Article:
Wolf is a total scoundrel, but one with a good heart. Sure, he pretends to be a womanizer, but he never goes too far. He’s a great friend to Marie and a loyal brother (even though his brother’s a total prat). He’s smart, kind, sarcastic and super hot. In other words, the total package.

*I feel like my thoughts on all of the women in the book are hindered because of the lack of time available to develop these characters into whole beings. Perhaps I will like them more in future books?

Swoonworthy Scale: 3

Although all of the ladies have romantic relationships or the start of romances in The Ring and the Crown, none of them had me fanning myself or having to force myself not to skip ahead to the good parts. Le sigh.

Talky Talk: Who’s On First

In The Ring and the Crown, Melissa de la Cruz begins to build a fascinating alternate history full of courtly intrigue. However, the plot is seen through the eyes of all five of the main characters. Wolf’s chapters are easy to distinguish, since he’s the only guy, but 372 pages definitely aren’t enough to fully flesh out four distinct women. In hindsight, the book definitely reads as an intro to the universe and the characters, but the struggle to find a balance between character building and story makes the entire thing feel very rushed.

Bonus Factor: Alternate History

The Ring and the Crown takes place at the start of the 20th century, but the world’s superpower isn’t America, it’s the Franco-British empire. Technology is also seen as a laughable science; magic is the way to get things done. I love me a good alternate history story.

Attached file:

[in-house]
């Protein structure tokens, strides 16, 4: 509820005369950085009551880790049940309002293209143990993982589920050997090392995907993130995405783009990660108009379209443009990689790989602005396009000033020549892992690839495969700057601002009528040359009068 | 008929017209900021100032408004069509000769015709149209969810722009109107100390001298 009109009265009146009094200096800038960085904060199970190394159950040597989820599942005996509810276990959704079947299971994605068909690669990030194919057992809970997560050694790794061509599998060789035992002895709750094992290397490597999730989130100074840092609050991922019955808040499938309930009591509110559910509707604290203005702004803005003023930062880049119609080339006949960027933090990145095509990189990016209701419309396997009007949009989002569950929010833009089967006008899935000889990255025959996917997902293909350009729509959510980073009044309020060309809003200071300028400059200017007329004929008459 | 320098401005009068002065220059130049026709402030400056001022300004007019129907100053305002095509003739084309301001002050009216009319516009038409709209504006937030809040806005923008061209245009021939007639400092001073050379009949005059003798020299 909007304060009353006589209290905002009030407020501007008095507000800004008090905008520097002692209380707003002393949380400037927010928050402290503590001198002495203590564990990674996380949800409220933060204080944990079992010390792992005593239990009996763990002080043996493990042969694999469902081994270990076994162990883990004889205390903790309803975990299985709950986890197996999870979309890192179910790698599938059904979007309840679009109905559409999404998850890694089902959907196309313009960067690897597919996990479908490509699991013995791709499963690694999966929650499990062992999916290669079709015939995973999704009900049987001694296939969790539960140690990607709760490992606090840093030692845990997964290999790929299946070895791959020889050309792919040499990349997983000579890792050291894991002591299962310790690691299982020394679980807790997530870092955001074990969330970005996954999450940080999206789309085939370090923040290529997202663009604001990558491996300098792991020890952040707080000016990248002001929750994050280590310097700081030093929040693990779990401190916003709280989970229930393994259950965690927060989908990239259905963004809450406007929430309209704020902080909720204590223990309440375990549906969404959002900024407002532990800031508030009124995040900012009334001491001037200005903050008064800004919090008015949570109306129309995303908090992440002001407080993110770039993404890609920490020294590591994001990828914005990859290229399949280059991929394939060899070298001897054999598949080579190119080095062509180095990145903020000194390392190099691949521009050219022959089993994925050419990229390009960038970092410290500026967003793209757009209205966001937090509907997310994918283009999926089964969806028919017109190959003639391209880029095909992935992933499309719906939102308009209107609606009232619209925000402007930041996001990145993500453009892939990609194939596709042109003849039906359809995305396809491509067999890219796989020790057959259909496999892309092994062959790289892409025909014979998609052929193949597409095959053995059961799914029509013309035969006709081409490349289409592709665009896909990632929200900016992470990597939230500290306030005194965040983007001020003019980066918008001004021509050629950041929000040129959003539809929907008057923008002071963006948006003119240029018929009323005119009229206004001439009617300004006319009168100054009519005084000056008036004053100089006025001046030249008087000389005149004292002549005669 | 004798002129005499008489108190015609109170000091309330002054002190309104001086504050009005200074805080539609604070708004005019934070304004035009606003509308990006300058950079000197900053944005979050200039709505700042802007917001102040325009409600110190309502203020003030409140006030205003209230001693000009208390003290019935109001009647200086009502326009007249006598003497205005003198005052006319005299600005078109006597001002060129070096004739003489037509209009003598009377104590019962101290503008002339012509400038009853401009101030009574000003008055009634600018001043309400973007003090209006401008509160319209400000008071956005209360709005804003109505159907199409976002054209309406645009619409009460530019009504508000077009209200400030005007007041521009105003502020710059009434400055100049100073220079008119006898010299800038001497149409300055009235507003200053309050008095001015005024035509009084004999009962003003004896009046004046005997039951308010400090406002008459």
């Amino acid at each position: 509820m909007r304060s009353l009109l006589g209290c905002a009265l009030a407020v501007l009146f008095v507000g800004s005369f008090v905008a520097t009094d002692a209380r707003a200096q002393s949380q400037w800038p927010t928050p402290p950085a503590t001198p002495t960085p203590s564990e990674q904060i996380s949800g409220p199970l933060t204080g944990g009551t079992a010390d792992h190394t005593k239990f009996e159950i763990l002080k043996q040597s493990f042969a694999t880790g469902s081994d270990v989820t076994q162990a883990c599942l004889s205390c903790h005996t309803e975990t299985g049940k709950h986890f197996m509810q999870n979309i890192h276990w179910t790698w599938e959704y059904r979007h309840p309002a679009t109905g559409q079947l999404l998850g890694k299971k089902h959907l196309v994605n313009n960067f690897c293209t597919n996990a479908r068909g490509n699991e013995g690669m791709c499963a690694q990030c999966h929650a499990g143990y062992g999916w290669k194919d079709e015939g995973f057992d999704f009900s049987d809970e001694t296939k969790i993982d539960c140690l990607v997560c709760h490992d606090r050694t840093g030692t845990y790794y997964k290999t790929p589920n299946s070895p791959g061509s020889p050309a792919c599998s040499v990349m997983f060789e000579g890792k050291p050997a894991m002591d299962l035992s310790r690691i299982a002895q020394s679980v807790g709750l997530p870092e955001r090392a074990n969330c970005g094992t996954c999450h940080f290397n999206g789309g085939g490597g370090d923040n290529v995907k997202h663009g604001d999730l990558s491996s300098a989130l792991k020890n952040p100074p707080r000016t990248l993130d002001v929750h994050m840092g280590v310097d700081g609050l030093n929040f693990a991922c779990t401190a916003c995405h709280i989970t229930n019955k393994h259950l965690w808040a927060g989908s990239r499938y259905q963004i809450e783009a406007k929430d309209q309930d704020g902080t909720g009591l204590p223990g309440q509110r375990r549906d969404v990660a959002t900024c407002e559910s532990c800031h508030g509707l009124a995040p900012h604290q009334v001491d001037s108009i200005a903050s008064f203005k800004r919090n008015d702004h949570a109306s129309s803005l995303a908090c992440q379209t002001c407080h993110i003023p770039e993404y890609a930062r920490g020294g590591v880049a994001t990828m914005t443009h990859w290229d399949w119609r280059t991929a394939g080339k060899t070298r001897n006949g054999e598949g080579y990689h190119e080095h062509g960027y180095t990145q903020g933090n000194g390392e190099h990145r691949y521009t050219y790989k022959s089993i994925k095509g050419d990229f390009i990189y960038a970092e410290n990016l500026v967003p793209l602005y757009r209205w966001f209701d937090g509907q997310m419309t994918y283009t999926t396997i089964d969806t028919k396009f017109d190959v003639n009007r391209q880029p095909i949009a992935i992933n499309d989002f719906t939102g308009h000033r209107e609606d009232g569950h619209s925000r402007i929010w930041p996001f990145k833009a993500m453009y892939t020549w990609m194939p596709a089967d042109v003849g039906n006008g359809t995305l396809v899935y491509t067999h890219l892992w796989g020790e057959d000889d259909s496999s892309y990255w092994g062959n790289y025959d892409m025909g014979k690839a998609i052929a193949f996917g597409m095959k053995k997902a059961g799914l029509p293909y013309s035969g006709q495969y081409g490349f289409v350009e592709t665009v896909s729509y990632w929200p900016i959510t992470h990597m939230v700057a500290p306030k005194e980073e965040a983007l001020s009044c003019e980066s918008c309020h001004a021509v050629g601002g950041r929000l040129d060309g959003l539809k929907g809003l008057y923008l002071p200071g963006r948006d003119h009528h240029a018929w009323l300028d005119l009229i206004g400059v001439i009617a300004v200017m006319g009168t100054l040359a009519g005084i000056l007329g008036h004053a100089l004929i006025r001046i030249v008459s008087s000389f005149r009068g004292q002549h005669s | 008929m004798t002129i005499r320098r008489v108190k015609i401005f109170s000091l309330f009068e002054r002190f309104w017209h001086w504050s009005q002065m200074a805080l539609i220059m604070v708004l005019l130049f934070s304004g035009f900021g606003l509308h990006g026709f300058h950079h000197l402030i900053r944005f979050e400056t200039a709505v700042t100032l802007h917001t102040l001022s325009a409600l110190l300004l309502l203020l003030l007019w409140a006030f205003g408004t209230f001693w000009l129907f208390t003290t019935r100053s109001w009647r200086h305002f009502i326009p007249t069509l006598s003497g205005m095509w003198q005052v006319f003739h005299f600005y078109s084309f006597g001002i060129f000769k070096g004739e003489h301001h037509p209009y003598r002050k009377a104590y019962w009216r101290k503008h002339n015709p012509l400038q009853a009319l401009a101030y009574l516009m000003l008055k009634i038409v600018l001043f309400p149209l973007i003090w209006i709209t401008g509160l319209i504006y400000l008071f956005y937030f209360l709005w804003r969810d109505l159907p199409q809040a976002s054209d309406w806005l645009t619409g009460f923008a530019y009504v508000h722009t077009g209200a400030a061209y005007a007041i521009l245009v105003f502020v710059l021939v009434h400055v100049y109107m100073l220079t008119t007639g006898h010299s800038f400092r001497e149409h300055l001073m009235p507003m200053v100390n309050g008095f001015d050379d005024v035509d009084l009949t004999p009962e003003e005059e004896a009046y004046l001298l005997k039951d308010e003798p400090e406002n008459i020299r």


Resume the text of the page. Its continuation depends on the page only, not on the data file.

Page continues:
Anti-Bonus Factor: Too Many Cooks in the Kitchen

I mentioned this in Talky Talk above, but the fact that this book has five main characters makes for a cramped read. Had there been more meat to the story, it would have worked. But as it stands, the four women had only just begun to become unique individuals when the book ended.

Anti-Bonus Factor: Rushed Ending

The main plot running through The Ring and the Crown was wrapped up in the last couple of chapters, but the solution to the issue felt like a total afterthought. Since this is the first book of a new series, I would have much preferred de la Cruz to have left us with a cliffhanger that carried over into the next book rather than trying to tie everything up with a tidy bow. Everything happened so quickly that I had to go back and read a few passages over again to make sure I hadn’t missed a huge chunk of plot development.

Casting Call:

Bridget Regan as Aelwyn

Alexis Bledel as Marie-Victoria

Julianne Hough as Ronan Astor

Ian Harding as Wolf

Talulah Riley as Isabelle

Relationship Status: Speed Date

I really wanted to enjoy you, Book. I love your premise and at least one of your characters, but there was just too much going on for us to really connect. I’d like to meet again, but I hope that next time we can do so in a less crowded and rushed setting.

FTC Full Disclosure: I received a free review copy from Hyperion. I received neither a private dance performance from Tom Hiddleston nor money for this review. The Ring and the Crown will be available April 1.

Mandy Curtis's photo About the Author: Mandy is a small town girl living in a nerdy world, or—if you want to get literal—an editor/writer living in Austin, TX. In addition to yearning for YA books—the more dystopian or fantastical, the better—she can also be found swooning over superheroes, dreaming of The Doctor and grinning at GIFs.